Jamie finally gets around to asking if Claire has come back to be his wife or just to bring him news of his daughter. Claire responds that she returned because she found out he was alive. He’s curious about how she tracked him down, and she gives him an abbreviated version of the search. His reluctance to completely accept Claire’s return leads her to believe that he might not want her after all. Claire knows he has a life and suspects he may have other “ties.” Jamie reassures Claire about how much he’s burned for her, but he is a different man than the one she left. They know even less about each other now than when they first got married. He doesn’t want her to go, but he must know if she wants him. Claire raises a similar concern. How does Jamie know she’s not a horrible person? He agrees that she might be, but he doesn’t care.

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Like Riding a Bicycle

They sit down to dinner, reminiscing about their life together and filling in the details of their lives apart. The lingering question is if they can be what they once were. One thing is certain: the attraction between them is as strong as ever. So now we get to the good stuff.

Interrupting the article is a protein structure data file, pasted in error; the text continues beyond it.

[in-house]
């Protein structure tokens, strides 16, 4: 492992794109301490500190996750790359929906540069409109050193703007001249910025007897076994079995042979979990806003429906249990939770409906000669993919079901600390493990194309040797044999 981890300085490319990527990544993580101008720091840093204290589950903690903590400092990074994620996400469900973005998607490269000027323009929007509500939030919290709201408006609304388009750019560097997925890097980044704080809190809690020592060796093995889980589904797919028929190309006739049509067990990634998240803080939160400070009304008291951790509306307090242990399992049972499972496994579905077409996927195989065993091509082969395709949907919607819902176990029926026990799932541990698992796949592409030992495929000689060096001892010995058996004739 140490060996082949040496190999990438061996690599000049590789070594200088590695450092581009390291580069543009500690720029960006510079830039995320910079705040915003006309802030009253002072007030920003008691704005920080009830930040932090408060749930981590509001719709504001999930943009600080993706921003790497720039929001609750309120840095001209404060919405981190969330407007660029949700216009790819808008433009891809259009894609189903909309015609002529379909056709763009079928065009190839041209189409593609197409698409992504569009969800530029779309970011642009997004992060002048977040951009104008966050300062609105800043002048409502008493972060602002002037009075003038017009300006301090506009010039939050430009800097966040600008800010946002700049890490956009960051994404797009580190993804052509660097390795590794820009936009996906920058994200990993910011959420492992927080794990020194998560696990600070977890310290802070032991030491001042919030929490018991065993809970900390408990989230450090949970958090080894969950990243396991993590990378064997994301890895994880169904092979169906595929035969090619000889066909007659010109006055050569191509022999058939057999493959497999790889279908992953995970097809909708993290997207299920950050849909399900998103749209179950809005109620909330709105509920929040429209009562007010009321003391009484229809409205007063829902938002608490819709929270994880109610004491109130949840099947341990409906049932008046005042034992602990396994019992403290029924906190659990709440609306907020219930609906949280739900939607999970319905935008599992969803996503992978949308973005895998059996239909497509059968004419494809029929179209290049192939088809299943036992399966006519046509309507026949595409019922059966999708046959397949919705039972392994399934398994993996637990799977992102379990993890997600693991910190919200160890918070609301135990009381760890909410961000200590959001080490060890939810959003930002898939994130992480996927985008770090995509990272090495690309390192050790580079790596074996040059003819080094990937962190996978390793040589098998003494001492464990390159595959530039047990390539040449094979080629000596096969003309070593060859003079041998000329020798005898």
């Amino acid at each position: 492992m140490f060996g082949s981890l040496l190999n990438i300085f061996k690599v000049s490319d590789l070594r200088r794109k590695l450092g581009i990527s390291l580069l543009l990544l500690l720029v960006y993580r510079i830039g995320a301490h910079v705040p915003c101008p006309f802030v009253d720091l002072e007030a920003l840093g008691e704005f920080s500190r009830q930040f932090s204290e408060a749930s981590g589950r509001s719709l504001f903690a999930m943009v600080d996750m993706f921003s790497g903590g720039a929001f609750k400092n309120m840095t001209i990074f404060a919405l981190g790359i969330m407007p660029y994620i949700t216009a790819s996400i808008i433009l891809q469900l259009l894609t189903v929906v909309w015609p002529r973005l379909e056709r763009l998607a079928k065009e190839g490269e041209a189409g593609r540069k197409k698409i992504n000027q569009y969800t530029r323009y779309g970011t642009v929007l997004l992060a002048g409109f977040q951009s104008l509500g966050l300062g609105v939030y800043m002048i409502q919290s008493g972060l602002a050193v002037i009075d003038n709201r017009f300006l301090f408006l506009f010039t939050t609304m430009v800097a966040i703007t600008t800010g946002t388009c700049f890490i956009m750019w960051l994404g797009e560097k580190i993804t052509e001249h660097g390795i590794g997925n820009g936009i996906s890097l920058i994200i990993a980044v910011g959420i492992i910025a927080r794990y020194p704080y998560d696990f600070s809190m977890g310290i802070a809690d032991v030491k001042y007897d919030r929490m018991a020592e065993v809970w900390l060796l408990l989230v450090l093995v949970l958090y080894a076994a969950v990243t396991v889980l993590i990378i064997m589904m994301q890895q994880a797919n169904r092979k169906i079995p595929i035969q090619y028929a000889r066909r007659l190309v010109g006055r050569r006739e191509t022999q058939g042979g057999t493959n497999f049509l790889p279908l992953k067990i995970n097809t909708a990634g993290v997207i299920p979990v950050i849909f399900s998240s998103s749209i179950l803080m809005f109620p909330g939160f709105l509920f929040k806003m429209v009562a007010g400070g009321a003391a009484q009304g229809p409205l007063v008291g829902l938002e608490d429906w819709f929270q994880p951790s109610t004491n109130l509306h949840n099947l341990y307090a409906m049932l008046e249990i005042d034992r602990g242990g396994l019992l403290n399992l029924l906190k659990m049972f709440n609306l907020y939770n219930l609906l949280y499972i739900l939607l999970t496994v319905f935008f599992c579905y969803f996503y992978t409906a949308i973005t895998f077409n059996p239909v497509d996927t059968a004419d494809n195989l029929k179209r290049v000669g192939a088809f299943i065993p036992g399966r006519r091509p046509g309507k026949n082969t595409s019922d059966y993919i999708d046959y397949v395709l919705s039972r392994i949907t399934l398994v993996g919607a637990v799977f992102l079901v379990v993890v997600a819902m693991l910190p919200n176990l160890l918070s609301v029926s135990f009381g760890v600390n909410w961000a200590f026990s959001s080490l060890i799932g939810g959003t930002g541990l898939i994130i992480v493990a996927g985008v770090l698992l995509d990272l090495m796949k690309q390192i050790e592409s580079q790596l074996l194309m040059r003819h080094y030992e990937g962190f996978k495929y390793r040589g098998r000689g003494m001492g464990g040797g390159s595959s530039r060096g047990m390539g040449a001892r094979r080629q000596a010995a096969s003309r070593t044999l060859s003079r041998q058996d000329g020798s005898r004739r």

The two begin to undress each other. It’s quite a long build-up to the main event. Some fans may like the tension, but I think even David Lynch would think the pacing on this drags. Maybe I’m too much about instant gratification as opposed to savoring the sweetness of anticipation. Claire and Jamie are both a bit self-conscious, but these two don’t have anything possessing the typical middle-age mom and dad bods. (Claire actually looked older in earlier episodes; she’s slowly regressed back to season 1 hotness.) I guess we have no choice when watching a show about time travel, but to believe that her boobs look fantastic and she’s got no stretch marks or wrinkles anywhere on her body? And Jamie’s like the George Clooney of 18th century Scotland. 

There’s a few awkward moments as they try to regain their rhythm, but they get their groove back, and it’s as hot as we could have hoped it would be. And the only description for her face at the moment of … completion is pure rapture. 

Sex, Booze and Sedition

After briefly basking in the afterglow, Claire questions what it is Jamie really does for a living, commenting that working as a printer doesn’t usually result in such an impressive physique. He confesses that he’s a booze smuggler, and Madame Jeanne is a partner of sorts. Not only does she buy his goods, but she keeps the liquor in her cellar until he ships it off. He also admits that he’s still a traitor, only instead of a sword he uses the printing press. Jamie has been arrested for sedition six times in the past two years and had his premises seized twice, though the court wasn’t able to prove anything. If they ever do, he’ll likely be hanged.